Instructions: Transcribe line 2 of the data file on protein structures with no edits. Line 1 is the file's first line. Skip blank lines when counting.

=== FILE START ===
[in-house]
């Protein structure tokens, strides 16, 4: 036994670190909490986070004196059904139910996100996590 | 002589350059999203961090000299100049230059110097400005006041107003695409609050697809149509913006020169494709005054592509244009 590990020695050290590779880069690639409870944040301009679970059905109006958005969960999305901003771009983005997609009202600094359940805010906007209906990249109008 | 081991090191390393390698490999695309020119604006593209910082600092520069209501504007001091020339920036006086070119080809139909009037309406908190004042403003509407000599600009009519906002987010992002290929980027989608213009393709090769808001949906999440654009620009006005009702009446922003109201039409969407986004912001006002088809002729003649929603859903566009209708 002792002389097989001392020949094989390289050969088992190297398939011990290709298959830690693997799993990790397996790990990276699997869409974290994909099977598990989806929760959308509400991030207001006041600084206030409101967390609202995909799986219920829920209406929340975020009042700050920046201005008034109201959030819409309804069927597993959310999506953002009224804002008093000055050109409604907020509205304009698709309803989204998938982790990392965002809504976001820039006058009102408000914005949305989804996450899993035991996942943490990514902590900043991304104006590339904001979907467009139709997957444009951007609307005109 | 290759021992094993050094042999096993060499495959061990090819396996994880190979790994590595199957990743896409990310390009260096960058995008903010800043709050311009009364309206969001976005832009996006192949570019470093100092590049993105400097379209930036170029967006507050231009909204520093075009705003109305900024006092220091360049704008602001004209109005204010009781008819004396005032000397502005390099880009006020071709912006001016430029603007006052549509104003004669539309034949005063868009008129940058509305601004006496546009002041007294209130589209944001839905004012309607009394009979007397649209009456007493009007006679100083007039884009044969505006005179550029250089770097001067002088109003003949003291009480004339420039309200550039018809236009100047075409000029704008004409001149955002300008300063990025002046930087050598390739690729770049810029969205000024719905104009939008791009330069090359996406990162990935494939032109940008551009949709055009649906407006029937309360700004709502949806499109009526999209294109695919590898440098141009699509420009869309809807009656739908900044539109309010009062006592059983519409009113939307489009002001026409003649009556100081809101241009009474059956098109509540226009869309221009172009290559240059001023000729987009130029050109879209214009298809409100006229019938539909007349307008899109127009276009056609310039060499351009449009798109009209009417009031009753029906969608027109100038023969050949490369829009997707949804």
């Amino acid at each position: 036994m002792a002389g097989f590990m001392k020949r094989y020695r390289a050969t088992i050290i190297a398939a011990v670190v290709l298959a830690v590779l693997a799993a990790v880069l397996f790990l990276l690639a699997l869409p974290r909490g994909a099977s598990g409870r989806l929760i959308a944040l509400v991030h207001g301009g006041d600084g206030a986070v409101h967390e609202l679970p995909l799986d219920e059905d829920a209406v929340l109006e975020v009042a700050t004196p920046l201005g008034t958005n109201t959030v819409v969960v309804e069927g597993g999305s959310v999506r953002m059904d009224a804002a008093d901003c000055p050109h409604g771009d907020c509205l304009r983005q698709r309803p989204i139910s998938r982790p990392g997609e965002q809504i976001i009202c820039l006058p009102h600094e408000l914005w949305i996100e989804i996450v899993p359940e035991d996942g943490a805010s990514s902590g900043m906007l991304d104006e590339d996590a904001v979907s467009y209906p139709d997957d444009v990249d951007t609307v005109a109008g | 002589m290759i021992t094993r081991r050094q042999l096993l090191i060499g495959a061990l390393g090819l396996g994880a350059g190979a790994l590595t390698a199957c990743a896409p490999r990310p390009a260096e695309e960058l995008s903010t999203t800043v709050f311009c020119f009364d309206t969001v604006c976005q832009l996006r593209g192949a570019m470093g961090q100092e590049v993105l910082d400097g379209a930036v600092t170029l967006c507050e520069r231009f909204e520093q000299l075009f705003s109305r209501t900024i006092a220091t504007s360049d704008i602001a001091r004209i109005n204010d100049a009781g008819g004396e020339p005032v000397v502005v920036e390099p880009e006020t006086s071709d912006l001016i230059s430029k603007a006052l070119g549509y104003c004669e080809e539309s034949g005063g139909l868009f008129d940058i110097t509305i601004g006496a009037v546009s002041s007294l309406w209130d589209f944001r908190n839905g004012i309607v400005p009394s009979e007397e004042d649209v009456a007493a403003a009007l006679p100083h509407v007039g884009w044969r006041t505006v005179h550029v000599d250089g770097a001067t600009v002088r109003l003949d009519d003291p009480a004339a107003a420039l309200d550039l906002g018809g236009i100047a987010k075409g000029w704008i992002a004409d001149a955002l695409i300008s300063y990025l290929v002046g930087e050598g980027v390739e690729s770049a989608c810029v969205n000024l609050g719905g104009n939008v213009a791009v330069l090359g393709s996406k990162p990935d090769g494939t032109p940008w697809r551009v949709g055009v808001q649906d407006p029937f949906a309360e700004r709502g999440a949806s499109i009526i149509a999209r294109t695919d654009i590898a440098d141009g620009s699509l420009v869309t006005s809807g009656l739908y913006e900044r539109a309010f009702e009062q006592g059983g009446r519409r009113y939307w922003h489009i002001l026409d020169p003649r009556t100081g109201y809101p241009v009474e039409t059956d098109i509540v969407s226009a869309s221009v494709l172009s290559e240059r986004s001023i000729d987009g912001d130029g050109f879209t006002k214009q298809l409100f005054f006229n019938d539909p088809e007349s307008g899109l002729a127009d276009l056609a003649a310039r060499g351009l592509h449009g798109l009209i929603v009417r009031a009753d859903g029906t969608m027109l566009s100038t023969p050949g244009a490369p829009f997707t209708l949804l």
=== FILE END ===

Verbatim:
């Protein structure tokens, strides 16, 4: 036994670190909490986070004196059904139910996100996590 | 002589350059999203961090000299100049230059110097400005006041107003695409609050697809149509913006020169494709005054592509244009 590990020695050290590779880069690639409870944040301009679970059905109006958005969960999305901003771009983005997609009202600094359940805010906007209906990249109008 | 081991090191390393390698490999695309020119604006593209910082600092520069209501504007001091020339920036006086070119080809139909009037309406908190004042403003509407000599600009009519906002987010992002290929980027989608213009393709090769808001949906999440654009620009006005009702009446922003109201039409969407986004912001006002088809002729003649929603859903566009209708 002792002389097989001392020949094989390289050969088992190297398939011990290709298959830690693997799993990790397996790990990276699997869409974290994909099977598990989806929760959308509400991030207001006041600084206030409101967390609202995909799986219920829920209406929340975020009042700050920046201005008034109201959030819409309804069927597993959310999506953002009224804002008093000055050109409604907020509205304009698709309803989204998938982790990392965002809504976001820039006058009102408000914005949305989804996450899993035991996942943490990514902590900043991304104006590339904001979907467009139709997957444009951007609307005109 | 290759021992094993050094042999096993060499495959061990090819396996994880190979790994590595199957990743896409990310390009260096960058995008903010800043709050311009009364309206969001976005832009996006192949570019470093100092590049993105400097379209930036170029967006507050231009909204520093075009705003109305900024006092220091360049704008602001004209109005204010009781008819004396005032000397502005390099880009006020071709912006001016430029603007006052549509104003004669539309034949005063868009008129940058509305601004006496546009002041007294209130589209944001839905004012309607009394009979007397649209009456007493009007006679100083007039884009044969505006005179550029250089770097001067002088109003003949003291009480004339420039309200550039018809236009100047075409000029704008004409001149955002300008300063990025002046930087050598390739690729770049810029969205000024719905104009939008791009330069090359996406990162990935494939032109940008551009949709055009649906407006029937309360700004709502949806499109009526999209294109695919590898440098141009699509420009869309809807009656739908900044539109309010009062006592059983519409009113939307489009002001026409003649009556100081809101241009009474059956098109509540226009869309221009172009290559240059001023000729987009130029050109879209214009298809409100006229019938539909007349307008899109127009276009056609310039060499351009449009798109009209009417009031009753029906969608027109100038023969050949490369829009997707949804």